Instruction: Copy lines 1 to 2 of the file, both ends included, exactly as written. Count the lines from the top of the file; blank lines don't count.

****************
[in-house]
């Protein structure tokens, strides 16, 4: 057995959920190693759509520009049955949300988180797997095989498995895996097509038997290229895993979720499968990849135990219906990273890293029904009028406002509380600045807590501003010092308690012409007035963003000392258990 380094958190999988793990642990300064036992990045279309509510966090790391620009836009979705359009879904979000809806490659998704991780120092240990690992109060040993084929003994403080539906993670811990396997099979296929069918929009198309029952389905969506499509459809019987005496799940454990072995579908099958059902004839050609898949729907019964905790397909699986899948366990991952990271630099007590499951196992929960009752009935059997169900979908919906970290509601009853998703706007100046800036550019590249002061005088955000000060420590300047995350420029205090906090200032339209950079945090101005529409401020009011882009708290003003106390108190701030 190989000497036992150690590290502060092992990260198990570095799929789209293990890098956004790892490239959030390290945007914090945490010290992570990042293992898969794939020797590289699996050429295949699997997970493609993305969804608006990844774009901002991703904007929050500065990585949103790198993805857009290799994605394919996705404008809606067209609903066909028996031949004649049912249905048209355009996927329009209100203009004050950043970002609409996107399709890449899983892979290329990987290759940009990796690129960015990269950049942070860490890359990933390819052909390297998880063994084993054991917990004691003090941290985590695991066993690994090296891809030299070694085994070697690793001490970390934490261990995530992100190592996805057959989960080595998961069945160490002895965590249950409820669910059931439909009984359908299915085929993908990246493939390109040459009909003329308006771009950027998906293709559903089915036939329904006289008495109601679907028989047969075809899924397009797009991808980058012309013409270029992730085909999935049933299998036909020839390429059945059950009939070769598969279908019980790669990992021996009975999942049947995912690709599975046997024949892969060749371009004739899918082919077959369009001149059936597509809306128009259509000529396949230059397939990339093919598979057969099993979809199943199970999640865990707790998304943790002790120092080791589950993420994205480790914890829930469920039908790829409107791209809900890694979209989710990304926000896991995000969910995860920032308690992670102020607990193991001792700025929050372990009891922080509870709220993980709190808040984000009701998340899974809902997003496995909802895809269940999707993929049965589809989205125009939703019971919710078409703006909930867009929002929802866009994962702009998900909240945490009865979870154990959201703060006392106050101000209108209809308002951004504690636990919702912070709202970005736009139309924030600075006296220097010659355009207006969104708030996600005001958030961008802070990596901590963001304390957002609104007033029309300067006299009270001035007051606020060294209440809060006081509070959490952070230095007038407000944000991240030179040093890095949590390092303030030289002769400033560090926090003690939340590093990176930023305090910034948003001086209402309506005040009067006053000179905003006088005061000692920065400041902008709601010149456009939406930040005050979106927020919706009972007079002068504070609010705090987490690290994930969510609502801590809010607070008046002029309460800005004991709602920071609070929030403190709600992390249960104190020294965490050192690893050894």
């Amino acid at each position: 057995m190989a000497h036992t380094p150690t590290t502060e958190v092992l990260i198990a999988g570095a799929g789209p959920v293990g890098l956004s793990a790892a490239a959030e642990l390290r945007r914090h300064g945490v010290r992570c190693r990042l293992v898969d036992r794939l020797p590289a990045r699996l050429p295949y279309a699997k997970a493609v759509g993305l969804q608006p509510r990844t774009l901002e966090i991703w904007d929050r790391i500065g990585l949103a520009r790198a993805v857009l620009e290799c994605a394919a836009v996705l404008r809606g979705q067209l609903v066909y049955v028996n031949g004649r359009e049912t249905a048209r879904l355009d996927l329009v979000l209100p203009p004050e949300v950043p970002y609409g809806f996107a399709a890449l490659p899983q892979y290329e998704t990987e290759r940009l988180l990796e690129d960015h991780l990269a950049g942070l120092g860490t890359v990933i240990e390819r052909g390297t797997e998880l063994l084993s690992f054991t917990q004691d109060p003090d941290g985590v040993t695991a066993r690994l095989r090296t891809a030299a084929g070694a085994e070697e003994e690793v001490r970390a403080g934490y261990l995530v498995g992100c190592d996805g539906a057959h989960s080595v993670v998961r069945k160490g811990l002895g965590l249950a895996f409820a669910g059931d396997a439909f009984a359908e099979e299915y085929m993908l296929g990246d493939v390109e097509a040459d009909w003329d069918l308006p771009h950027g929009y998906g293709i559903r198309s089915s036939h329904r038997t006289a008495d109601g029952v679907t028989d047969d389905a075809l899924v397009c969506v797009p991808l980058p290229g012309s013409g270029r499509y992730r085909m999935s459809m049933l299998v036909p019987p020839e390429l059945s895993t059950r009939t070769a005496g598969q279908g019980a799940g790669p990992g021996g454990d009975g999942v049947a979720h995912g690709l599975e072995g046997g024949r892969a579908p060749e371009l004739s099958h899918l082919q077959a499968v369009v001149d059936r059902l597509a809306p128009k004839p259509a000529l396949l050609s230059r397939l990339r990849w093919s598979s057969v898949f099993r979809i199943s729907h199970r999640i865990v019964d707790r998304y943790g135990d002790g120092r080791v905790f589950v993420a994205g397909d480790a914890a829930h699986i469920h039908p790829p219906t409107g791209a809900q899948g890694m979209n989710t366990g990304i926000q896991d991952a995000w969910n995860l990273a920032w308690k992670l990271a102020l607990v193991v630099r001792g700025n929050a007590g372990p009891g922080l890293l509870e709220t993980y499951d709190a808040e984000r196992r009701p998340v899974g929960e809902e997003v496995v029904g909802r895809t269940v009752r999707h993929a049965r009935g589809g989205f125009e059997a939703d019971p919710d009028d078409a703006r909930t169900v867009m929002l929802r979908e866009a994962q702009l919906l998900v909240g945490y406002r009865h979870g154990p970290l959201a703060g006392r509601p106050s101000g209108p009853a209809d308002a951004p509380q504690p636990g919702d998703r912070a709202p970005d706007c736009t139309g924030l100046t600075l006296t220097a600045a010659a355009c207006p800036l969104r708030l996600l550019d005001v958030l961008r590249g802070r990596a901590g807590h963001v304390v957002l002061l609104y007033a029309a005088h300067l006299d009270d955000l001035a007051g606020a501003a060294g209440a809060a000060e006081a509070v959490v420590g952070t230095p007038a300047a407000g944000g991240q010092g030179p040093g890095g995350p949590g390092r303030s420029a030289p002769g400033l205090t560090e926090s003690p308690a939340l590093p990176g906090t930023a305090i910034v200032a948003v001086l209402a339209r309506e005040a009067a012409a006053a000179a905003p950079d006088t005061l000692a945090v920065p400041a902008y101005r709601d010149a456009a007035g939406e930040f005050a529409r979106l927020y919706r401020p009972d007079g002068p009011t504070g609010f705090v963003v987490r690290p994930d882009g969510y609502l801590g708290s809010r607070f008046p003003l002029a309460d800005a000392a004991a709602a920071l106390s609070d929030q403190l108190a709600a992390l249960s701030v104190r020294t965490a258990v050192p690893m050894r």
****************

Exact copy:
[in-house]
């Protein structure tokens, strides 16, 4: 057995959920190693759509520009049955949300988180797997095989498995895996097509038997290229895993979720499968990849135990219906990273890293029904009028406002509380600045807590501003010092308690012409007035963003000392258990 380094958190999988793990642990300064036992990045279309509510966090790391620009836009979705359009879904979000809806490659998704991780120092240990690992109060040993084929003994403080539906993670811990396997099979296929069918929009198309029952389905969506499509459809019987005496799940454990072995579908099958059902004839050609898949729907019964905790397909699986899948366990991952990271630099007590499951196992929960009752009935059997169900979908919906970290509601009853998703706007100046800036550019590249002061005088955000000060420590300047995350420029205090906090200032339209950079945090101005529409401020009011882009708290003003106390108190701030 190989000497036992150690590290502060092992990260198990570095799929789209293990890098956004790892490239959030390290945007914090945490010290992570990042293992898969794939020797590289699996050429295949699997997970493609993305969804608006990844774009901002991703904007929050500065990585949103790198993805857009290799994605394919996705404008809606067209609903066909028996031949004649049912249905048209355009996927329009209100203009004050950043970002609409996107399709890449899983892979290329990987290759940009990796690129960015990269950049942070860490890359990933390819052909390297998880063994084993054991917990004691003090941290985590695991066993690994090296891809030299070694085994070697690793001490970390934490261990995530992100190592996805057959989960080595998961069945160490002895965590249950409820669910059931439909009984359908299915085929993908990246493939390109040459009909003329308006771009950027998906293709559903089915036939329904006289008495109601679907028989047969075809899924397009797009991808980058012309013409270029992730085909999935049933299998036909020839390429059945059950009939070769598969279908019980790669990992021996009975999942049947995912690709599975046997024949892969060749371009004739899918082919077959369009001149059936597509809306128009259509000529396949230059397939990339093919598979057969099993979809199943199970999640865990707790998304943790002790120092080791589950993420994205480790914890829930469920039908790829409107791209809900890694979209989710990304926000896991995000969910995860920032308690992670102020607990193991001792700025929050372990009891922080509870709220993980709190808040984000009701998340899974809902997003496995909802895809269940999707993929049965589809989205125009939703019971919710078409703006909930867009929002929802866009994962702009998900909240945490009865979870154990959201703060006392106050101000209108209809308002951004504690636990919702912070709202970005736009139309924030600075006296220097010659355009207006969104708030996600005001958030961008802070990596901590963001304390957002609104007033029309300067006299009270001035007051606020060294209440809060006081509070959490952070230095007038407000944000991240030179040093890095949590390092303030030289002769400033560090926090003690939340590093990176930023305090910034948003001086209402309506005040009067006053000179905003006088005061000692920065400041902008709601010149456009939406930040005050979106927020919706009972007079002068504070609010705090987490690290994930969510609502801590809010607070008046002029309460800005004991709602920071609070929030403190709600992390249960104190020294965490050192690893050894």